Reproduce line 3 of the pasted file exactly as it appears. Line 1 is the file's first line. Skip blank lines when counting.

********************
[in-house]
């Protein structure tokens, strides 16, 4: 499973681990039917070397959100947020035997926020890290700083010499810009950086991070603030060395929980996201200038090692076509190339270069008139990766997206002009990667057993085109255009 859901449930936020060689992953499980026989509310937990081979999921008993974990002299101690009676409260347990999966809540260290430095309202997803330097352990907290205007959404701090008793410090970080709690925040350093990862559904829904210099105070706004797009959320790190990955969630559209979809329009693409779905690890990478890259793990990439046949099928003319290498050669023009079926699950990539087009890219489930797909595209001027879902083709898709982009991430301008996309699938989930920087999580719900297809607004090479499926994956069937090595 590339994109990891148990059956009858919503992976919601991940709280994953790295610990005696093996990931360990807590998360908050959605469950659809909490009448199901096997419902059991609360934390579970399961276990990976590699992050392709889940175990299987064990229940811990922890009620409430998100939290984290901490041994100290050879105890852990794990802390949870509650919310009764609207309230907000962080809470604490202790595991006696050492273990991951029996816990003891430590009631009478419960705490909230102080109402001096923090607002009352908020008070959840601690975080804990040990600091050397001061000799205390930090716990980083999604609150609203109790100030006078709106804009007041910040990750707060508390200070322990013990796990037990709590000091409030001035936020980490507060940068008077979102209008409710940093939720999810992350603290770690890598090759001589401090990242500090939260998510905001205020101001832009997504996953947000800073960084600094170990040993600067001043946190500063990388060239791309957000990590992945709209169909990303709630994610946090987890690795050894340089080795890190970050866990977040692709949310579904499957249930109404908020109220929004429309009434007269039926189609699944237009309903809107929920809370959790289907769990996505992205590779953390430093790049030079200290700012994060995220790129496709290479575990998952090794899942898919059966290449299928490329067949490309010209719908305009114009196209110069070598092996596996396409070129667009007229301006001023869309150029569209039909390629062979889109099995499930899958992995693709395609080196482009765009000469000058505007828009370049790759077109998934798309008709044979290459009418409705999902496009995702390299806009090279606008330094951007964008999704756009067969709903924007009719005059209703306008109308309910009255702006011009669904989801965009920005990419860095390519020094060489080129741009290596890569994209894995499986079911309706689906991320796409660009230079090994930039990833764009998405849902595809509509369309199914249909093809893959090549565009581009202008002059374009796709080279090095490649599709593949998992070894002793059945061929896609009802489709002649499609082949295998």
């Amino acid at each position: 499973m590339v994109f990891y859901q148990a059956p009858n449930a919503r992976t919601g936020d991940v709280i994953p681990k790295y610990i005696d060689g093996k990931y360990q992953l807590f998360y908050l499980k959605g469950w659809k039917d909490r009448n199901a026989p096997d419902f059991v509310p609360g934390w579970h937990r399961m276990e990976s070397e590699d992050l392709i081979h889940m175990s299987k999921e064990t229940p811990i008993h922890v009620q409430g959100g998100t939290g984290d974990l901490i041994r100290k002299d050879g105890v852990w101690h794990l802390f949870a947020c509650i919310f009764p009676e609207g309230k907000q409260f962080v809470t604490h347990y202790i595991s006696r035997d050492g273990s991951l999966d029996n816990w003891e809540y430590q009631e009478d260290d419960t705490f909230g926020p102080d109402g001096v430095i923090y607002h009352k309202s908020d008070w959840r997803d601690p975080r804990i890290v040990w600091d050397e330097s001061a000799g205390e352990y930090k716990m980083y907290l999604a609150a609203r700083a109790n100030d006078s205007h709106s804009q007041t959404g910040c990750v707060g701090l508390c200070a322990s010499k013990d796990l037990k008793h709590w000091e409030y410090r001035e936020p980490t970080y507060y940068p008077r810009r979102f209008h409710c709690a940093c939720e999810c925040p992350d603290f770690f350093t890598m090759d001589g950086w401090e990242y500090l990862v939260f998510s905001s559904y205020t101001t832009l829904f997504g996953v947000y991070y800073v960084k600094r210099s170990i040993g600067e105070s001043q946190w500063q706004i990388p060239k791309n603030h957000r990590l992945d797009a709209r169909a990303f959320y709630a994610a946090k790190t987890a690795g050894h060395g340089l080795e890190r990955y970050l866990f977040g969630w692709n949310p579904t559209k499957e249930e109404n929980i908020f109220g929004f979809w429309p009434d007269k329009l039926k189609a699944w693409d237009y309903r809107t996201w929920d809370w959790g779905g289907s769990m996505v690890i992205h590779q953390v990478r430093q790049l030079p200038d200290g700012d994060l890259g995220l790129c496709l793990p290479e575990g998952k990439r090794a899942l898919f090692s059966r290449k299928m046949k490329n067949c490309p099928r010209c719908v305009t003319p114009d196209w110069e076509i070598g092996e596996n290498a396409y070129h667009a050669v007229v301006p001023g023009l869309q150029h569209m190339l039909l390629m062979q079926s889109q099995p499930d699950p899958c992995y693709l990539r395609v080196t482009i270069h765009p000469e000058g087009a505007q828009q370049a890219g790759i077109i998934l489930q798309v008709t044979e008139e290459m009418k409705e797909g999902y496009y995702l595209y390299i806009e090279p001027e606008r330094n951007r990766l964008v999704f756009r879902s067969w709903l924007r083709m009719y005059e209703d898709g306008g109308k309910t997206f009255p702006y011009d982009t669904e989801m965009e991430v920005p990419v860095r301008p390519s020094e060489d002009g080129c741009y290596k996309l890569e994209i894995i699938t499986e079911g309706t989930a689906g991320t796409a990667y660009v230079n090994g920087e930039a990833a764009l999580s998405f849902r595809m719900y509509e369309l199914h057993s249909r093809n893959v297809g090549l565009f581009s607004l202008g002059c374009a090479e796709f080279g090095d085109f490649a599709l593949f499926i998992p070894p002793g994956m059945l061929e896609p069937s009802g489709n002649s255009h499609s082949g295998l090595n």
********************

């Amino acid at each position: 499973m590339v994109f990891y859901q148990a059956p009858n449930a919503r992976t919601g936020d991940v709280i994953p681990k790295y610990i005696d060689g093996k990931y360990q992953l807590f998360y908050l499980k959605g469950w659809k039917d909490r009448n199901a026989p096997d419902f059991v509310p609360g934390w579970h937990r399961m276990e990976s070397e590699d992050l392709i081979h889940m175990s299987k999921e064990t229940p811990i008993h922890v009620q409430g959100g998100t939290g984290d974990l901490i041994r100290k002299d050879g105890v852990w101690h794990l802390f949870a947020c509650i919310f009764p009676e609207g309230k907000q409260f962080v809470t604490h347990y202790i595991s006696r035997d050492g273990s991951l999966d029996n816990w003891e809540y430590q009631e009478d260290d419960t705490f909230g926020p102080d109402g001096v430095i923090y607002h009352k309202s908020d008070w959840r997803d601690p975080r804990i890290v040990w600091d050397e330097s001061a000799g205390e352990y930090k716990m980083y907290l999604a609150a609203r700083a109790n100030d006078s205007h709106s804009q007041t959404g910040c990750v707060g701090l508390c200070a322990s010499k013990d796990l037990k008793h709590w000091e409030y410090r001035e936020p980490t970080y507060y940068p008077r810009r979102f209008h409710c709690a940093c939720e999810c925040p992350d603290f770690f350093t890598m090759d001589g950086w401090e990242y500090l990862v939260f998510s905001s559904y205020t101001t832009l829904f997504g996953v947000y991070y800073v960084k600094r210099s170990i040993g600067e105070s001043q946190w500063q706004i990388p060239k791309n603030h957000r990590l992945d797009a709209r169909a990303f959320y709630a994610a946090k790190t987890a690795g050894h060395g340089l080795e890190r990955y970050l866990f977040g969630w692709n949310p579904t559209k499957e249930e109404n929980i908020f109220g929004f979809w429309p009434d007269k329009l039926k189609a699944w693409d237009y309903r809107t996201w929920d809370w959790g779905g289907s769990m996505v690890i992205h590779q953390v990478r430093q790049l030079p200038d200290g700012d994060l890259g995220l790129c496709l793990p290479e575990g998952k990439r090794a899942l898919f090692s059966r290449k299928m046949k490329n067949c490309p099928r010209c719908v305009t003319p114009d196209w110069e076509i070598g092996e596996n290498a396409y070129h667009a050669v007229v301006p001023g023009l869309q150029h569209m190339l039909l390629m062979q079926s889109q099995p499930d699950p899958c992995y693709l990539r395609v080196t482009i270069h765009p000469e000058g087009a505007q828009q370049a890219g790759i077109i998934l489930q798309v008709t044979e008139e290459m009418k409705e797909g999902y496009y995702l595209y390299i806009e090279p001027e606008r330094n951007r990766l964008v999704f756009r879902s067969w709903l924007r083709m009719y005059e209703d898709g306008g109308k309910t997206f009255p702006y011009d982009t669904e989801m965009e991430v920005p990419v860095r301008p390519s020094e060489d002009g080129c741009y290596k996309l890569e994209i894995i699938t499986e079911g309706t989930a689906g991320t796409a990667y660009v230079n090994g920087e930039a990833a764009l999580s998405f849902r595809m719900y509509e369309l199914h057993s249909r093809n893959v297809g090549l565009f581009s607004l202008g002059c374009a090479e796709f080279g090095d085109f490649a599709l593949f499926i998992p070894p002793g994956m059945l061929e896609p069937s009802g489709n002649s255009h499609s082949g295998l090595n």